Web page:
Most dogs do not relish a trip to the veterinarian. It can be extremely stressful on our furry friends. Honestly, who among us enjoys going to the doctor? Not me, and at least I understand why I’m going there. Our poor dogs don’t have a clue as to why they are put through an exam which includes being hoisted onto a tall cold table, having needles stuck into them, and being poked a prodded from head to toe.
The associations that dogs can make at a vet’s office are very important. It can mean the difference between a relatively easy visit and one where muzzles and restraints are involved. One bad experience in a vet’s office can create years of frustration for owners and severe anxiety and stress for their dogs. So, teach your dog from the start that going to the veterinarian isn’t so bad, in fact it can be a great experience!
If you have a puppy, start the process now. It is always better to be proactive and teach a puppy to love the vet. Load up on treats and toys and pull them out at the vet’s office. Let staff members give the treats and make sure that lots of good things happen immediately after a shot (or anything that may be uncomfortable for your pet). If you have a “shy” puppy, then you may need to follow the steps below.
If you have a pet that is already nervous or difficult at the vet’s office, then you have to create a new association. This means starting at square one. The following is an example of counter conditioning that has been used successfully when trying to change a dog’s mindset when it comes to visiting the vet.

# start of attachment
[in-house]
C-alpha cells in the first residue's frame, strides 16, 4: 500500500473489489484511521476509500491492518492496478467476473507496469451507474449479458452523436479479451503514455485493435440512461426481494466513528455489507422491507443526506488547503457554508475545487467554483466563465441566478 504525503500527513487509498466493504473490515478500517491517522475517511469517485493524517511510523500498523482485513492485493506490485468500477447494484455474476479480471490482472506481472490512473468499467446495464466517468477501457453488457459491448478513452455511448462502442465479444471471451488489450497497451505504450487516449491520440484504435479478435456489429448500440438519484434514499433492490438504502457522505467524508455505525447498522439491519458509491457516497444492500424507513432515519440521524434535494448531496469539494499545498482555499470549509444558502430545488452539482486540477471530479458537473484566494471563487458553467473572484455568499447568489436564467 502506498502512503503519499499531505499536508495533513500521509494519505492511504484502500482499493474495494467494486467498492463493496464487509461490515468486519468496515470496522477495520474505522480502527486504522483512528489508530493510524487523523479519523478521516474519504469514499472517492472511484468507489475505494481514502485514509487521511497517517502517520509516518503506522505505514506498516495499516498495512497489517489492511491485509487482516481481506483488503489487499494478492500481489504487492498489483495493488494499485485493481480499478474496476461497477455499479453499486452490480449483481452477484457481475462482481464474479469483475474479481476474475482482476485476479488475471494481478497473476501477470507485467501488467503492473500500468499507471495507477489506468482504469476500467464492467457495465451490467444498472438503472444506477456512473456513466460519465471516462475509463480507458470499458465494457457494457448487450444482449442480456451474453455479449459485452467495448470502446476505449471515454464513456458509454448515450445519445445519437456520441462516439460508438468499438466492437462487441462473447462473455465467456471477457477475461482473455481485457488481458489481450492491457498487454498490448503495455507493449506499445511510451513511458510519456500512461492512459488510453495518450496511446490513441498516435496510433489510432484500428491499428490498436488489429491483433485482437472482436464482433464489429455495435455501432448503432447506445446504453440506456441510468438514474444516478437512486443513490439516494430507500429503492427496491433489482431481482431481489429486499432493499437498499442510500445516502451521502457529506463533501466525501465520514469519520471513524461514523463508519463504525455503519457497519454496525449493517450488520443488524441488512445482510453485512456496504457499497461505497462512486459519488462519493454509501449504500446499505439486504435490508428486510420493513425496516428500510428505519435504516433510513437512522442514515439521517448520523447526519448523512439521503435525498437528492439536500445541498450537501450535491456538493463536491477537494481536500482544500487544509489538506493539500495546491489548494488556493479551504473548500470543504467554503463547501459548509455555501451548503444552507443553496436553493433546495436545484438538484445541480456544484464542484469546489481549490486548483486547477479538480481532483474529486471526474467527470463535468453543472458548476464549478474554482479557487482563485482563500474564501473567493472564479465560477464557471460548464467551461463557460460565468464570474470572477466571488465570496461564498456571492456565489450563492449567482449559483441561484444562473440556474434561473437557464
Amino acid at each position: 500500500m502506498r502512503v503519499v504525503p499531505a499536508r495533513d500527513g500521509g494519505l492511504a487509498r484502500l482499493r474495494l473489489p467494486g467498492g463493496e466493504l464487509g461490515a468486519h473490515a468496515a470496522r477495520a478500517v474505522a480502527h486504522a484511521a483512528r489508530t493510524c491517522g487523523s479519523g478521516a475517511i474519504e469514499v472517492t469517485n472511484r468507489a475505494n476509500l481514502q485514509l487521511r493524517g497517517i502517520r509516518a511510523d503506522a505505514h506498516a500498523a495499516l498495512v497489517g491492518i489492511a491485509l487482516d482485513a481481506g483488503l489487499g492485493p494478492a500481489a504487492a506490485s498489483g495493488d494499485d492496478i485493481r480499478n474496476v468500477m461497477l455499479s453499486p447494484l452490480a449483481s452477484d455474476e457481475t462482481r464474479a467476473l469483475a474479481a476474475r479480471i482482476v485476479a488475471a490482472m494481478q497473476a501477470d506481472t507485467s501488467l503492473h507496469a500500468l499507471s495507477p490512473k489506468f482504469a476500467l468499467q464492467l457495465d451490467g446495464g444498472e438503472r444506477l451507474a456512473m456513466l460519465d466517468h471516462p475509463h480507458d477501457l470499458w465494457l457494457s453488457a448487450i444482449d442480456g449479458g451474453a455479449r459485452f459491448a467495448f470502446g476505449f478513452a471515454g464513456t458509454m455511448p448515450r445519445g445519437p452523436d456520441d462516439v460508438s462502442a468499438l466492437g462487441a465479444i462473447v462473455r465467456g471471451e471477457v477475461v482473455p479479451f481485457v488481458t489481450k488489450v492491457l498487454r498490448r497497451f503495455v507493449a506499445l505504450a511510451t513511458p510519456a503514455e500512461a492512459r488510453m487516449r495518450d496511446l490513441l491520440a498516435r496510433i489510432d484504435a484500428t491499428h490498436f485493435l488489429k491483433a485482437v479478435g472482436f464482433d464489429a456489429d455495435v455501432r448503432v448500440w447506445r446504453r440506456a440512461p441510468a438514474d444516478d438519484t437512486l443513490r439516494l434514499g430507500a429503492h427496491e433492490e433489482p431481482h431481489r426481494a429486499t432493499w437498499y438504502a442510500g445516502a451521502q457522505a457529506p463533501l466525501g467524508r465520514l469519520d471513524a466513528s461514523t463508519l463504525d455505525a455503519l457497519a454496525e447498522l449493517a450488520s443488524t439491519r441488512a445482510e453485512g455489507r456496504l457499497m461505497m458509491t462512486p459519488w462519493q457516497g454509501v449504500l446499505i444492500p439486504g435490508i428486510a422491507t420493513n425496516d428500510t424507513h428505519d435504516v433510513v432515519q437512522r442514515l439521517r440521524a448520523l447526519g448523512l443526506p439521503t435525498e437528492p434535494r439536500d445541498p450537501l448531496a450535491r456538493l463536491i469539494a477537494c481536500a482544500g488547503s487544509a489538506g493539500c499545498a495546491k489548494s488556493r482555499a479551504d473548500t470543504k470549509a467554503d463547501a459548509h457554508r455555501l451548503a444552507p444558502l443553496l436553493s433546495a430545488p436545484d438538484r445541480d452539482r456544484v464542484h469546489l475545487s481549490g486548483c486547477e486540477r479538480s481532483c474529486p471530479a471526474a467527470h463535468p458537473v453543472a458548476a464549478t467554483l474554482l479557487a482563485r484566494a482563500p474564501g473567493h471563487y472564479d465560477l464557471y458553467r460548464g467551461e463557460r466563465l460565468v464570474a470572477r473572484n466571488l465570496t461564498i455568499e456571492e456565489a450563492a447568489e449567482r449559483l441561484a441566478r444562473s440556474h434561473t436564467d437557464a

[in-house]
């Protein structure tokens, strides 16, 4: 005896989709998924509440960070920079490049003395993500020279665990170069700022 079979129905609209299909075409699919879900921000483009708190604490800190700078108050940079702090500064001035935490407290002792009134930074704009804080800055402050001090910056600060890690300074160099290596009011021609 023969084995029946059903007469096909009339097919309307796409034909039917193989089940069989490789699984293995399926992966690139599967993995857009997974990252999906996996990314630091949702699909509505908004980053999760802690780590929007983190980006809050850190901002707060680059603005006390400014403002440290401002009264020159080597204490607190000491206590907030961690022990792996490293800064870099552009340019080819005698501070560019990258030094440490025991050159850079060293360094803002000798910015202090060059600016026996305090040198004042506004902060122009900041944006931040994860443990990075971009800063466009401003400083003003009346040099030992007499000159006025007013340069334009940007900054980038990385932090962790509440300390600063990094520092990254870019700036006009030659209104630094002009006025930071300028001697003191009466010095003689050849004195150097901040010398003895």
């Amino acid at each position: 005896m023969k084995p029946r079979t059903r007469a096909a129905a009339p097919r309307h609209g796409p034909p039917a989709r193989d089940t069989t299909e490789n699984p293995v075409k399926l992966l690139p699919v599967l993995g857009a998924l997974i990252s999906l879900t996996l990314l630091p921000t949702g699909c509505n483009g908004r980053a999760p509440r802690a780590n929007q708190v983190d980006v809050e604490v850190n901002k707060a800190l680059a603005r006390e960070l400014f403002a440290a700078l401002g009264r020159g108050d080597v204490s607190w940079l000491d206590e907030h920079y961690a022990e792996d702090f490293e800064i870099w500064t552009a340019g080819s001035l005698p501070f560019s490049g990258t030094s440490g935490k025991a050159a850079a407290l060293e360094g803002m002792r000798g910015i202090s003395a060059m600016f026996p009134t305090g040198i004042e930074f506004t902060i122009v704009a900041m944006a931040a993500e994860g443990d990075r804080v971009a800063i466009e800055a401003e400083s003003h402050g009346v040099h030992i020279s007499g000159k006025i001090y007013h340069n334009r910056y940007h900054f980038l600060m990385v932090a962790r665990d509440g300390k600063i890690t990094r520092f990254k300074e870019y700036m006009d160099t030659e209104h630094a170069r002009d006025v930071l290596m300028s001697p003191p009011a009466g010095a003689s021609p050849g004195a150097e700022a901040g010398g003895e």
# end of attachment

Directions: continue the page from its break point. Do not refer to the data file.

Step 1: Take your dog on a drive and pull into the vet’s parking lot. Give lots of treats (high value….the really good stuff like hot dogs, cheese, turkey) and lots of praise, then drive away. Try that several times over the course of the next week or two. If you do this enough, your dog should start to wag his tail when you pull into the parking lot. Once this is happening, then it is time to move to the next step.
Step 2: Next drive up to the vet’s office, get out of the car with your dog, walk around the parking lot, treat you dog or play with a favorite toy and then get back into the car and leave. Again, do this until your dog is very relaxed and wagging his tail the entire time you are there.
Step 3: The next step is to walk into the clinic, stay a short amount of time while playing and treating your dog. Make certain that you leave while your dog is still having a good time. Again, continue on this step until your dog’s tail is wagging all of the time.
Step 4: Finally, you can move into the office and have the staff and vet dispense treats. Always leave while your dog is in a “good” state of mind. The idea is to change the association of this “scary place with evil people” to “Wow! I love this place…and the yummy treats!”
My German Shepherd is a prime example of a dog that has some anxiety. I bring treats and toys, and we actually practice “sits”, “downs” and “targeting” while we are waiting at the office. It keeps her mind busy, so she forgets to “stress” about it!
The above steps can be moved through quickly (the first steps may not even be necessary with all cases) or each step could take weeks. It will depend on the severity of the anxiety. Don’t move from one step to the next unless your dog is very relaxed and appears happy. Moving too quickly can cancel out all of the work you have put into this. Most vets should be willing to work with you, but it is always a good idea to call ahead of time and find days and times that are not too busy when asking the staff to help you.
A little bit of time can make a big difference in the way a dog handles a visit to the vet. And an easy vet visit makes life a little more enjoyable for all of us.